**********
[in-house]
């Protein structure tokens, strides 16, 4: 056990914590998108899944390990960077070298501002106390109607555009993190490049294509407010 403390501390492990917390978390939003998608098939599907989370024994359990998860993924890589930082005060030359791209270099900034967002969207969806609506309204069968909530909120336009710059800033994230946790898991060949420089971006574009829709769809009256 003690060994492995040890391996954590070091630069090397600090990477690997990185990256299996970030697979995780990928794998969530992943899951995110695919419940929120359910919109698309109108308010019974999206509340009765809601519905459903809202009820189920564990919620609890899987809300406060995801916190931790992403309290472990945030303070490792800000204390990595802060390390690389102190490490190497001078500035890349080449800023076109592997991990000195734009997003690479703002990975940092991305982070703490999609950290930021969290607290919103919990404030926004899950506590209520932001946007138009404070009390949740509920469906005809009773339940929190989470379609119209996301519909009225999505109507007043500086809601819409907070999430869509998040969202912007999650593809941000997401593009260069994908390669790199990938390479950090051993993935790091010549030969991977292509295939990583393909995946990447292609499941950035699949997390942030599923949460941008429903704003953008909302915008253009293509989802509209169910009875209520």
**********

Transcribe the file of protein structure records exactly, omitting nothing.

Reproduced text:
[in-house]
């Protein structure tokens, strides 16, 4: 056990914590998108899944390990960077070298501002106390109607555009993190490049294509407010 403390501390492990917390978390939003998608098939599907989370024994359990998860993924890589930082005060030359791209270099900034967002969207969806609506309204069968909530909120336009710059800033994230946790898991060949420089971006574009829709769809009256 003690060994492995040890391996954590070091630069090397600090990477690997990185990256299996970030697979995780990928794998969530992943899951995110695919419940929120359910919109698309109108308010019974999206509340009765809601519905459903809202009820189920564990919620609890899987809300406060995801916190931790992403309290472990945030303070490792800000204390990595802060390390690389102190490490190497001078500035890349080449800023076109592997991990000195734009997003690479703002990975940092991305982070703490999609950290930021969290607290919103919990404030926004899950506590209520932001946007138009404070009390949740509920469906005809009773339940929190989470379609119209996301519909009225999505109507007043500086809601819409907070999430869509998040969202912007999650593809941000997401593009260069994908390669790199990938390479950090051993993935790091010549030969991977292509295939990583393909995946990447292609499941950035699949997390942030599923949460941008429903704003953008909302915008253009293509989802509209169910009875209520």